Recent evidence suggests that, in addition to analgesia, opioids produce unexpected, paradoxical pain in both preclinical and clinical settings. In the case of morphine, opioid-induced pain limits not only acute antinociceptive efficacy but also appears to promote the decreased antinociception seen with sustained exposure (i.e., behavioral opioid antinociceptive tolerance). Manipulations which block morphine-induced pain also block the decrease in antinociceptive potency seen with sustained morphine, suggesting that opioid-induced pain may represent an important component of antinociceptive tolerance to this drug. Among the manipulations which block morphine-induced pain and antinociceptive tolerance are rostral ventromedial medulla (RVM) injection of lidocaine and bilateral lesions of the dorsolateral funiculus (DLF) suggesting a tonically active descending pain modulatory (facilitatory) system which maintains morphine-induced pain and antinociceptive tolerance. Whether the observations made with morphine extend to other agonists of differing opioid receptor selectivity is not known. This proposal hypothesizes that morphine enhances cholecystokinin (CCK) release in the RVM which then promotes opioid-induced pain and antinociceptive """"""""tolerance."""""""" Supporting this possibility are preliminary data which show that RVM CCK produces """"""""pain"""""""" in animals not exposed to opioids which is blocked by DLF lesions. Additionally, acute and sustained morphine increases release of CCK-LI in the RVM.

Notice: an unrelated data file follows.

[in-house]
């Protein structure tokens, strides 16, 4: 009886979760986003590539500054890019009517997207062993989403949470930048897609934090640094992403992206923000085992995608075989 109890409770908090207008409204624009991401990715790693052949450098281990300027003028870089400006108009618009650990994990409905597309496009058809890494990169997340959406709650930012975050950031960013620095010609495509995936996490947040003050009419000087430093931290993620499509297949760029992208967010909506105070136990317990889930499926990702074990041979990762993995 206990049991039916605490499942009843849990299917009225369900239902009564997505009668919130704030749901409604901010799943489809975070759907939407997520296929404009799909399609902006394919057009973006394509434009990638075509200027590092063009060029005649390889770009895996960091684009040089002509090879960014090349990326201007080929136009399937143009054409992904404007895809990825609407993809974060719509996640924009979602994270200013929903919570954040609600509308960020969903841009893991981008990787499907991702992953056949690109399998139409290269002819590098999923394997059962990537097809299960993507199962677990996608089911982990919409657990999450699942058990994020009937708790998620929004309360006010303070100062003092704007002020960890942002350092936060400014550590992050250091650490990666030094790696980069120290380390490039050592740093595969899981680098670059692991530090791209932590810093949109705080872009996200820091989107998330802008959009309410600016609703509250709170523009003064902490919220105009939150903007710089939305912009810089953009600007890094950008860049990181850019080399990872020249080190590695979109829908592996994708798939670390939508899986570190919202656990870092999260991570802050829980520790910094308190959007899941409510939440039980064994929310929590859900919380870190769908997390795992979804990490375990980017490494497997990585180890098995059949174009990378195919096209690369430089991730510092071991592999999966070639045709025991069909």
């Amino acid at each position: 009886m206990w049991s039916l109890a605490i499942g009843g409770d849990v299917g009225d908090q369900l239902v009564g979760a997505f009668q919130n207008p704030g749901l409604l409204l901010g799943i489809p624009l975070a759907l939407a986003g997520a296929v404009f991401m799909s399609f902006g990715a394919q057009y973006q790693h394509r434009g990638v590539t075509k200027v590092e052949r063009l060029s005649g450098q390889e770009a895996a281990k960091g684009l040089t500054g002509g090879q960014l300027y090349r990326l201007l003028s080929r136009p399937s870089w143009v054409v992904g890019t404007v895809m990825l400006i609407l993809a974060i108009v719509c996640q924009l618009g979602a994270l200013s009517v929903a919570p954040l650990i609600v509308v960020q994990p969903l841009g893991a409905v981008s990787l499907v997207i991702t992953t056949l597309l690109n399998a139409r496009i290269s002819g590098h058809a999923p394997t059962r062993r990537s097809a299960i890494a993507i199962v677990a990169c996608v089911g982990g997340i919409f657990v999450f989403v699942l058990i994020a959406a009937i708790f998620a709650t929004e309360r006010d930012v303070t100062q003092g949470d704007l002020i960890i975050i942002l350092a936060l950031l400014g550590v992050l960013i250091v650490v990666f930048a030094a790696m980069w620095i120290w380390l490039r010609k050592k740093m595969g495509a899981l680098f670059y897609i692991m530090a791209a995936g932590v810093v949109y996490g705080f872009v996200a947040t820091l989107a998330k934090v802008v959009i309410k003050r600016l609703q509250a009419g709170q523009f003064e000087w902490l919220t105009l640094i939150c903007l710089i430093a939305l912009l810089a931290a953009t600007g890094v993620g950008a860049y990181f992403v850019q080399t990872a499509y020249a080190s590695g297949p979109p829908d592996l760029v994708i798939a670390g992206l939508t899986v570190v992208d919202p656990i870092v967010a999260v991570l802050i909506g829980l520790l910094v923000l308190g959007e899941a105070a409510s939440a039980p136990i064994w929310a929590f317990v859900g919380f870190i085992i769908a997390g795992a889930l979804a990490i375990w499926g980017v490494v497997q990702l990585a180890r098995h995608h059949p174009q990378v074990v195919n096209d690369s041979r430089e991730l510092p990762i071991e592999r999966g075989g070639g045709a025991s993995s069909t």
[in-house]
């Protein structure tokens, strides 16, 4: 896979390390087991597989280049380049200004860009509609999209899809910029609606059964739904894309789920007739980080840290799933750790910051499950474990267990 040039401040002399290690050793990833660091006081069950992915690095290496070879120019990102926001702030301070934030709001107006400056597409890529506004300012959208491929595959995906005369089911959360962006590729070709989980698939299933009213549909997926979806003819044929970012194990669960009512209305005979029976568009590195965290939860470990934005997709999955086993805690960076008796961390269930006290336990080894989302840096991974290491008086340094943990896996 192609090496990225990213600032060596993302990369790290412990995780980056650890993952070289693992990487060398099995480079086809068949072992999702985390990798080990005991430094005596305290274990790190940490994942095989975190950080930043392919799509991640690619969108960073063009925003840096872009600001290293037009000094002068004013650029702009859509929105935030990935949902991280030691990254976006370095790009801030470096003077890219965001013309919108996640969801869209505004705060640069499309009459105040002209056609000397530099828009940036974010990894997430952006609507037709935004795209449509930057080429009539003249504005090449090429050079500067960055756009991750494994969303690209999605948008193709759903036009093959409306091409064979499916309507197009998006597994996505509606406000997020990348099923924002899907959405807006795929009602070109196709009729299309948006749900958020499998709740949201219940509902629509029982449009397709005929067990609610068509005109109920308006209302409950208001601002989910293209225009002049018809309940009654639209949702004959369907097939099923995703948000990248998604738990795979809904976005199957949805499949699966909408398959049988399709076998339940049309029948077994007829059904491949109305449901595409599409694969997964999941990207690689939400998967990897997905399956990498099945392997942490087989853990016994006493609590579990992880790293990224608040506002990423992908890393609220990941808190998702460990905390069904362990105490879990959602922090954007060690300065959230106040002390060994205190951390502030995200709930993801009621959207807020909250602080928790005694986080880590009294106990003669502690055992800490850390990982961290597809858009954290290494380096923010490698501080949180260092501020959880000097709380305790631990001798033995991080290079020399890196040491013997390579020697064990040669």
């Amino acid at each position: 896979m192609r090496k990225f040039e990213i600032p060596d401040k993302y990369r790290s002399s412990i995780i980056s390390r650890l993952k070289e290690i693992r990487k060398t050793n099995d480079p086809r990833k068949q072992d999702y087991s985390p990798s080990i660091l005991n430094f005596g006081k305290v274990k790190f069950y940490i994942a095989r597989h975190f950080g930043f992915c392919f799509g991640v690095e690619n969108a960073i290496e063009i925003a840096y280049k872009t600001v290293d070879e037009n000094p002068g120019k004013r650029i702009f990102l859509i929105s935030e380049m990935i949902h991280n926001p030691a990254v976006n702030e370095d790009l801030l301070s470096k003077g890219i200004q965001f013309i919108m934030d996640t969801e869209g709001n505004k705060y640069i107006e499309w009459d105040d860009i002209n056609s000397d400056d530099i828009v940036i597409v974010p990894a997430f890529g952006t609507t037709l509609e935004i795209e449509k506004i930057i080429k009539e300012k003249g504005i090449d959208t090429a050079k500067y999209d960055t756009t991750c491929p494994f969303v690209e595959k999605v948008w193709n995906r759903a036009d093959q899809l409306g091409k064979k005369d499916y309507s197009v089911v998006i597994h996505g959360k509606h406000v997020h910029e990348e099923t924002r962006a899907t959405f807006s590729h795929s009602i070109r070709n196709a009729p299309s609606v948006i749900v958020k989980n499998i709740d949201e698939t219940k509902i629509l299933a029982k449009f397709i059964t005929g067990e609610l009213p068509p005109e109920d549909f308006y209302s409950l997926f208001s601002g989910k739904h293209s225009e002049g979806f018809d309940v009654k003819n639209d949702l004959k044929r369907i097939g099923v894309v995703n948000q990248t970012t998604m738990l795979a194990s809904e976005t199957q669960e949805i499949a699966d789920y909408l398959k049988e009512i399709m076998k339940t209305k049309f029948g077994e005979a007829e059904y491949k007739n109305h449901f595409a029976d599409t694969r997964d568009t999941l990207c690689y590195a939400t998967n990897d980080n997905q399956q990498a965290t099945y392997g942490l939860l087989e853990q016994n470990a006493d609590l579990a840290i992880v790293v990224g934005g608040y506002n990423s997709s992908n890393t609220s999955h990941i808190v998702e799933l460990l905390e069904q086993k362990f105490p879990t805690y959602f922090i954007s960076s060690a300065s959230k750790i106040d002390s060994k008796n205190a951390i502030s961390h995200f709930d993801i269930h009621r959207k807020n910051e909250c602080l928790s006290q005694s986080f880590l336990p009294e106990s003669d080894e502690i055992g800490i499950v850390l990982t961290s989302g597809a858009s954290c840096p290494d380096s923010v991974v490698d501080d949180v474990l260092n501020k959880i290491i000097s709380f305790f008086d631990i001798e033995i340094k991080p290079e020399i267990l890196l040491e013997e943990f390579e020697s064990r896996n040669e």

Three aims will test this hypothesis.
Aim 1 will investigate the release of CCK-LI in the RVM following acute local or systemic morphine, the time-course of this effect and the opioid receptor mediating this effect.
Aim 2 will address the actions of sustained systemic morphine in regulating enhanced RVM CCK-LI release, its time-course and correlation to pain, and the opioid receptor mediating enhancement of RVM CCK-LI release during sustained opioid delivery.
Aim 3 determines if an RVM CCK antagonist prevents the development of opioid induced pain and prevents or reverses spinal or systemic opioid antinociceptive tolerance. These studies will determine if opioid-induced release of RVM CCK represents the tonic driving force which maintains morphine- or opioid-induced pain and antinociceptive tolerance. The studies offer new insights into physiological mechanisms of opioid tolerance and strategies which might be employed to prevent opioid-induced pain and antinociceptive tolerance. These approaches may allow for sustained efficacy of morphine or opioids and their use in the treatment of chronic or prolonged pain states.
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